Unusual Fruit Trees

Carefully selected range of our favourite unusual fruit trees, ideal if you're looking for something a bit different to plant in your garden. The range includes Mulberry, Medlar and Figs. A number of these rarer fruit trees have received the RHS Award of Garden Merit.

Interesting Facts About Fig Trees

  • Native to the Middle East and western Asia, figs aren’t actually fruits! They are in fact the flowers which are an enclosed inflorescence known as a false fruit or scion.
  • Fig trees produce edible fruits and can be traced back to 9400BC, they were popular in Roman times and were fed to geese to produce foie gras. In fact, the word foie which is French for liver, the Spanish higado, Italian fegato and Portuguese figado are all derived from the Latin for fig.
  • Fig trees were first introduced to the U.K in the 16th century by Cardinal Reginald Pole and planted in Lambeth Palace, London.

Interesting Facts About Medlar Trees

  • Medlar trees are one of few fruit trees that ripen in winter, making them ideal for gardeners seeking late season fresh fruit.
  • Medlar fruits are bletted, meaning they’re left to rot before you eat them - trust us, it tastes better than it sounds!
  • Medlar fruits were favoured by Romans and popular in Medieval England and were even referenced in Shakespeare’s Romeo and Juliet.

Interesting Facts About Quince Trees

  • Quince trees have been eaten throughout history but are also grown for their attractive flowers and ornamental qualities.
  • Quince fruits were offered at weddings in Ancient Greece as it was believed they were first brought to Greece by Aphrodite the goddess of love.
  • In Croatia, quince trees are planted to celebrate the birth of a baby as a symbol of fertility.
  • Quinces have been used to make wines and stews and can be added to apple sauce and pies to enhance the flavour.
  • Quince trees were first planted in England in 1275 when Edward! Chose them for the Tower of London.
  • Pear trees are often grafted on to quince trees as they dwarf the growth of pear trees whilst increasing the production of the fruit.
  • Turkey is the top producer of Quinces as it provides the ideal climate and produced over 120,000 tonnes in 2011.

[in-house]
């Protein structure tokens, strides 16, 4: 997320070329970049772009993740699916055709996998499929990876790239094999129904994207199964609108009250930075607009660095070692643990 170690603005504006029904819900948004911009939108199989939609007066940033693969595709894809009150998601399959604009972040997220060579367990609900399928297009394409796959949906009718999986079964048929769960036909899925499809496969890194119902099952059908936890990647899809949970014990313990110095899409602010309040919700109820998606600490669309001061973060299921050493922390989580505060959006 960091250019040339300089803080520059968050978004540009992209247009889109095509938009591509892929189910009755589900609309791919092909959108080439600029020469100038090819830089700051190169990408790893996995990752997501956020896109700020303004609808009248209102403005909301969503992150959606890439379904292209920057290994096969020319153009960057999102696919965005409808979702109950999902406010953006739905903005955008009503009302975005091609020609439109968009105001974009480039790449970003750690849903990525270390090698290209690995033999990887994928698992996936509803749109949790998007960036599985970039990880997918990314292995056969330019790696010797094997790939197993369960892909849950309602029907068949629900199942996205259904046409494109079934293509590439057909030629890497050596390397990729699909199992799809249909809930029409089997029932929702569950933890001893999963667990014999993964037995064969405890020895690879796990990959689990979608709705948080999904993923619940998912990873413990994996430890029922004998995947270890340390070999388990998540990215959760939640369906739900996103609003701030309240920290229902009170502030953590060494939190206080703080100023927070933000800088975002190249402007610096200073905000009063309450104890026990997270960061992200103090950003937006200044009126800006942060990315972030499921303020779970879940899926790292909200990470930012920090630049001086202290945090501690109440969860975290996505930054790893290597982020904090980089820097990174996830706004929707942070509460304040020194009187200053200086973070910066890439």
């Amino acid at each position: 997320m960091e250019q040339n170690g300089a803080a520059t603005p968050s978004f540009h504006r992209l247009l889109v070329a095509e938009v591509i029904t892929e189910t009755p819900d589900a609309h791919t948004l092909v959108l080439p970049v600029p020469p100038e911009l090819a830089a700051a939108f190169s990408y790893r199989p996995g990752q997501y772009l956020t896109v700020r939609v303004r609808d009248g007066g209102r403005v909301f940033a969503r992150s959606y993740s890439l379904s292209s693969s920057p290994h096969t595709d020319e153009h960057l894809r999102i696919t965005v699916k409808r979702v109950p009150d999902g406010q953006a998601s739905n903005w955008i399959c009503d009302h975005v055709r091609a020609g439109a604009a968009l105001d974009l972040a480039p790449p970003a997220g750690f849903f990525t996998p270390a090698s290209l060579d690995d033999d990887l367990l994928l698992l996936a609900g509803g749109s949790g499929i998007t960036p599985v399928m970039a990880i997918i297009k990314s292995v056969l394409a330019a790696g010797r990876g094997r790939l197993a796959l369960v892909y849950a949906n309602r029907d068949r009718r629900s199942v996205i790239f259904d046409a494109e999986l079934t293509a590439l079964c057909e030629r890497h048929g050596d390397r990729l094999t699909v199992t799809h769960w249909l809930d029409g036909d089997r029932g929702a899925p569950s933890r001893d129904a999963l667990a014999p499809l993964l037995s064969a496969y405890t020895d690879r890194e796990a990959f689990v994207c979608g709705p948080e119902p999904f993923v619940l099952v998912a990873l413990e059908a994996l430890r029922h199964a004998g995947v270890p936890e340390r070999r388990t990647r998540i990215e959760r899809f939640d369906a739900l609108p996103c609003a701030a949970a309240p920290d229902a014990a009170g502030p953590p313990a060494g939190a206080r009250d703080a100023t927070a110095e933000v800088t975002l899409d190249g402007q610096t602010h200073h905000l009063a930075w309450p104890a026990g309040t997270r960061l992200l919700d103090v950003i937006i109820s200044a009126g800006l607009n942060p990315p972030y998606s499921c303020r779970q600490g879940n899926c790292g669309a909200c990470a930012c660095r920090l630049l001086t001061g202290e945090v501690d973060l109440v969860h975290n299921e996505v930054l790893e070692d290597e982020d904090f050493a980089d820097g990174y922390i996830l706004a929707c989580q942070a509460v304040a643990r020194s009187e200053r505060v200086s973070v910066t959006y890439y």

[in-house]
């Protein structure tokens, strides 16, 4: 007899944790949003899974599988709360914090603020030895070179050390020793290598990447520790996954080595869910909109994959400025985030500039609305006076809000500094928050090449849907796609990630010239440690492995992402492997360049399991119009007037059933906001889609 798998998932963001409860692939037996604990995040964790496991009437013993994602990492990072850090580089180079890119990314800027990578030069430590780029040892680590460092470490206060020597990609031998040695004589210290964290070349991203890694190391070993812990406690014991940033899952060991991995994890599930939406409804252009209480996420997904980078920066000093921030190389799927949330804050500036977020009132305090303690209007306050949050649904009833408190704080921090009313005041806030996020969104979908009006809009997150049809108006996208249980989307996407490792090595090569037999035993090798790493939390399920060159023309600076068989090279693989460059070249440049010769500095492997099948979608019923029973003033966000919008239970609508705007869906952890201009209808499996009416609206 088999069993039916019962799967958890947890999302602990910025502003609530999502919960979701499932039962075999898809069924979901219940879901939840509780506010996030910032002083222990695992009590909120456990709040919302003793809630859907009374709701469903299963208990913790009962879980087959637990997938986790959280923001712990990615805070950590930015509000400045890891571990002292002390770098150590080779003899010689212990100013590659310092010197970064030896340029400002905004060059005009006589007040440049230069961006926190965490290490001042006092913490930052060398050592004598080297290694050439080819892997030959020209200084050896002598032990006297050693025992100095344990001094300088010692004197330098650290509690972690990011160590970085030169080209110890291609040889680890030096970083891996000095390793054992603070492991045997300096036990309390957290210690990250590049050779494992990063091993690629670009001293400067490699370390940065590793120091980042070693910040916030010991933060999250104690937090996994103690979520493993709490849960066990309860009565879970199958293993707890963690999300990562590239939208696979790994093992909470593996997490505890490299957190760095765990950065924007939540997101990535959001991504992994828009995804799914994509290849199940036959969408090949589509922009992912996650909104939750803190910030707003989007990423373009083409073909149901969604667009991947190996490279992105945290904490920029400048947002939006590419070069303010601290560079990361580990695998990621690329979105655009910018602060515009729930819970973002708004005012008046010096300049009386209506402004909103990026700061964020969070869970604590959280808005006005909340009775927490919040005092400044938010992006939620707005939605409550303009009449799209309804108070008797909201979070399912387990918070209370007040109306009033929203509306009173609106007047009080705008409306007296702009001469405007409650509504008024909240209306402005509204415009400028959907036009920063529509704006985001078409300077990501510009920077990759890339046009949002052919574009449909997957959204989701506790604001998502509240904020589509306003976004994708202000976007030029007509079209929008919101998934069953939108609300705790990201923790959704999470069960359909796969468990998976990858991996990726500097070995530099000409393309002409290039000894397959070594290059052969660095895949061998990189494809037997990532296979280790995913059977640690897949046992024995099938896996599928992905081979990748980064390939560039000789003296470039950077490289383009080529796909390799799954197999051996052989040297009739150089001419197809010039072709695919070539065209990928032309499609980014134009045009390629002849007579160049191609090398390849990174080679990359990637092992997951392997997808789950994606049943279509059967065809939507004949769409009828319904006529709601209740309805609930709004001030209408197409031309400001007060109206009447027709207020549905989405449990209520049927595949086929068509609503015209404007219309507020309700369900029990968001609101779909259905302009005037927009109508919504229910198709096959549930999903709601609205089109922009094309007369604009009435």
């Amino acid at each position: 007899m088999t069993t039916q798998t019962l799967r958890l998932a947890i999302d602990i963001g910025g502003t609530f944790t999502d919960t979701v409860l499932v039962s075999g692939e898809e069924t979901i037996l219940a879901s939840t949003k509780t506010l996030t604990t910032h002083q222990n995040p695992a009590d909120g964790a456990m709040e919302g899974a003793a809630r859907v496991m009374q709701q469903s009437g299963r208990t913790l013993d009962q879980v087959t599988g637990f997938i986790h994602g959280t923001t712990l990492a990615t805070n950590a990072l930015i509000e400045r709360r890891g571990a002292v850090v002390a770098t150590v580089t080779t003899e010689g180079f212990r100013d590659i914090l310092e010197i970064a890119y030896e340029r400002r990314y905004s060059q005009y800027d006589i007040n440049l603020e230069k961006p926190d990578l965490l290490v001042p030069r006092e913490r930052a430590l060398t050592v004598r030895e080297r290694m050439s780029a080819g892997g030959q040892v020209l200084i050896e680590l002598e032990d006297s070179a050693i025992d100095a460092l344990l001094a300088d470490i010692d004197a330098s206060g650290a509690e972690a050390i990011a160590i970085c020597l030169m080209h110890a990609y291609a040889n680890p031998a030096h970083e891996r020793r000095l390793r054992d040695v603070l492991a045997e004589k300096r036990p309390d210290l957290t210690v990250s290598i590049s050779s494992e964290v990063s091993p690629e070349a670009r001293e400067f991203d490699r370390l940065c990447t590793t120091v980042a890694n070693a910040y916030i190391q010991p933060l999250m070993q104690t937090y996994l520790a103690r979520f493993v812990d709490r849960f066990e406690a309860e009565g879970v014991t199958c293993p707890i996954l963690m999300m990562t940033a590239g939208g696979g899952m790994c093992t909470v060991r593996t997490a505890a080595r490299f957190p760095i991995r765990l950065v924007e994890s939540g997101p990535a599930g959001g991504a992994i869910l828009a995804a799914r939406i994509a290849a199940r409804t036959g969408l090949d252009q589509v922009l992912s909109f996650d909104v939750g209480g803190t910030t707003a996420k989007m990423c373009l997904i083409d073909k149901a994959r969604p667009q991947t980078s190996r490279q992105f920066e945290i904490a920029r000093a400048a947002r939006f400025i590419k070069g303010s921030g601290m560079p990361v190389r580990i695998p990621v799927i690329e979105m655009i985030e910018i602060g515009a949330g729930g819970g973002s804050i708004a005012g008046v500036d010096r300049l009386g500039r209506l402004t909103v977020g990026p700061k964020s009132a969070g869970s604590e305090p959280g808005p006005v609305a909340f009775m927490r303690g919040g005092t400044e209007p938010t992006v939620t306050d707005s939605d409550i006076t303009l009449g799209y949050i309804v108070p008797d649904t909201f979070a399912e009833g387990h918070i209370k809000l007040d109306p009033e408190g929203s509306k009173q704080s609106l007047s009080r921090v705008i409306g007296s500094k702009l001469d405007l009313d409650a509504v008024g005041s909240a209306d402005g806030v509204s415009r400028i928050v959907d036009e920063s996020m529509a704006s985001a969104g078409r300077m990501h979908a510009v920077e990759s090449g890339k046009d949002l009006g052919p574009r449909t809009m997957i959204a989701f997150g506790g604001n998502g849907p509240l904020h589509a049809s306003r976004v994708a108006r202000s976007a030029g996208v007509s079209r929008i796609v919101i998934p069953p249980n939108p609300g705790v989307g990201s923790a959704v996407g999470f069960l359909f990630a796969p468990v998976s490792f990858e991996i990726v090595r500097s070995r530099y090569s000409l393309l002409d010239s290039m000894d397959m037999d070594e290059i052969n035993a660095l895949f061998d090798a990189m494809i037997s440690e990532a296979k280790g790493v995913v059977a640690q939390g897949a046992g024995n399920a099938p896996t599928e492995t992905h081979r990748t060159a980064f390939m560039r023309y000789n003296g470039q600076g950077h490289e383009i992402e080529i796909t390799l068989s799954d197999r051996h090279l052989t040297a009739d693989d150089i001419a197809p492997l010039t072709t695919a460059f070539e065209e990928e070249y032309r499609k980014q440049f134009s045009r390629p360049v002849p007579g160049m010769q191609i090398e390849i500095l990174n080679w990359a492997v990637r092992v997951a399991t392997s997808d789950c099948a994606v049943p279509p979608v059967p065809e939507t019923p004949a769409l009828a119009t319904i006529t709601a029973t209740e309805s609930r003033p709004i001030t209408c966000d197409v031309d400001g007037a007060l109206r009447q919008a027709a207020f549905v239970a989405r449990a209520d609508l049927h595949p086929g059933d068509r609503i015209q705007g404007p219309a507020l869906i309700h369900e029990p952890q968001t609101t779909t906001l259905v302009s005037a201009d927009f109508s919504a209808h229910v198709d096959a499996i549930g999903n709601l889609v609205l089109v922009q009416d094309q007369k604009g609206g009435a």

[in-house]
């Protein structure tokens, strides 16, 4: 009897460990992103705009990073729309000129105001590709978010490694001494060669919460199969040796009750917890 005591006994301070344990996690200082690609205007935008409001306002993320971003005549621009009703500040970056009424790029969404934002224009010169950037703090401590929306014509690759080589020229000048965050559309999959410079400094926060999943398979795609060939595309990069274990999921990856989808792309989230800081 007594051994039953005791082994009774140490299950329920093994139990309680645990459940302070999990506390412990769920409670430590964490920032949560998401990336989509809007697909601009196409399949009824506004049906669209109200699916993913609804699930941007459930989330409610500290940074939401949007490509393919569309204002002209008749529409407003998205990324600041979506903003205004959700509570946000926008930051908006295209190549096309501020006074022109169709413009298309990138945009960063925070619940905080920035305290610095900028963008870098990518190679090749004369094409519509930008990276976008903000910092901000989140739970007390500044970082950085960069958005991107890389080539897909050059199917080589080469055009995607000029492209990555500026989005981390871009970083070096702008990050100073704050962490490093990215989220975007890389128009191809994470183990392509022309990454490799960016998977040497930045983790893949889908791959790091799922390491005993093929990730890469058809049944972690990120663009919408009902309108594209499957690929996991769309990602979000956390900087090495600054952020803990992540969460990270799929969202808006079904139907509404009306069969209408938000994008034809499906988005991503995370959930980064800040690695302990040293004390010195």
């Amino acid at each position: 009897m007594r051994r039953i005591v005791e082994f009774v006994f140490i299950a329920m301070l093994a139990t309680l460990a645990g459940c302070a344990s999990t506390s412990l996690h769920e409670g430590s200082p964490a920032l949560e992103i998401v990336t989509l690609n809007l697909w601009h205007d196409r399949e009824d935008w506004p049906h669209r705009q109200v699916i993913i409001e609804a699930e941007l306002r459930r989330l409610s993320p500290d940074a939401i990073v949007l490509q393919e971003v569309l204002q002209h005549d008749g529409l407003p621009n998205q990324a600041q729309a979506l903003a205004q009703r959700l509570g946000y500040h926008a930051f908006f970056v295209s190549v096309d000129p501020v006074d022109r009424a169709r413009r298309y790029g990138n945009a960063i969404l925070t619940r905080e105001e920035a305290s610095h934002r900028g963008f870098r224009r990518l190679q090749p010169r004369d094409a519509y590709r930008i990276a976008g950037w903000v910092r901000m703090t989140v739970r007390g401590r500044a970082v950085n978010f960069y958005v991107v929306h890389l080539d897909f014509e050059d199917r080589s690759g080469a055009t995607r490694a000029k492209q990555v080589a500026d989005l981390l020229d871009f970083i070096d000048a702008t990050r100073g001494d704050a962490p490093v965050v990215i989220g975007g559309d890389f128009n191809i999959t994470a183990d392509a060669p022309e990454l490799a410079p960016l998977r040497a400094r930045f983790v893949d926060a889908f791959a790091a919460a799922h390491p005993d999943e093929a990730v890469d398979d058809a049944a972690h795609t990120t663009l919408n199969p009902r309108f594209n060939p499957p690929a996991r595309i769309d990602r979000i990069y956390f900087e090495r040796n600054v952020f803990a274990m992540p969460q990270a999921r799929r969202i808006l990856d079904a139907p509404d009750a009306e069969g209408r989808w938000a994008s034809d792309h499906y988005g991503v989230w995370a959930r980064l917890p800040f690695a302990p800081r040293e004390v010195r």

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  • Brown Turkey Fig
    From £39.99 (ex VAT)
  • Vranja Quince tree
    £64.99 (VAT Free)
  • Nottingham Medlar Self Fertile
    £64.99 (VAT Free)
  • Morus nigra Black Mulberry tree Self Fertile
    From £64.99 (VAT Free)
  • Juglans regia Walnut tree
    From £64.99 (VAT Free)
  • Filbert 'Cosford' nut tree
    £54.99 (VAT Free)
  • Humbug Pear Tree
    £69.99 (VAT Free)
  • Kiwi Jenny Plant
    £34.99 (VAT Free)
  • Rouge de Bordeaux Fig
    From £39.99 (ex VAT)
  • Ice Crystal Fig
    £39.99 (VAT Free)
  • Morus Nigra King James I Self Fertile
    £64.99 (VAT Free)
  • Morus nigra 'Wellington' Mulberry tree
    £69.99 (VAT Free)
  • Almond Robijn Tree
    £64.99 (VAT Free)
  • Juglans nigra tree
    From £54.99 (ex VAT)
  • Juglans regia Broadview Walnut tree Self Fertile
    From £64.99 (VAT Free)
  • Juglans regia 'Buccaneer' Tree Self Fertile
    From £64.99 (VAT Free)
  • Kiwi Solo Plant
    £49.99 (VAT Free)
  • Quince Meech's Prolific Self Fertile
    £64.99 (VAT Free)
  • Hazel 'Butler' Tree
    £54.99 (VAT Free)
  • Grape Vine Regent
    £21.99 (VAT Free)
  • Conference Moors Giant Pear Tree New Arrival
    £69.99 (VAT Free)
  • Hazelnut 'Kent Cob' tree
    £54.99 (VAT Free)
  • Almond Ingrid tree in flower
    £64.99 (VAT Free)
  • Castanea sativa tree
    £74.99 (VAT Free)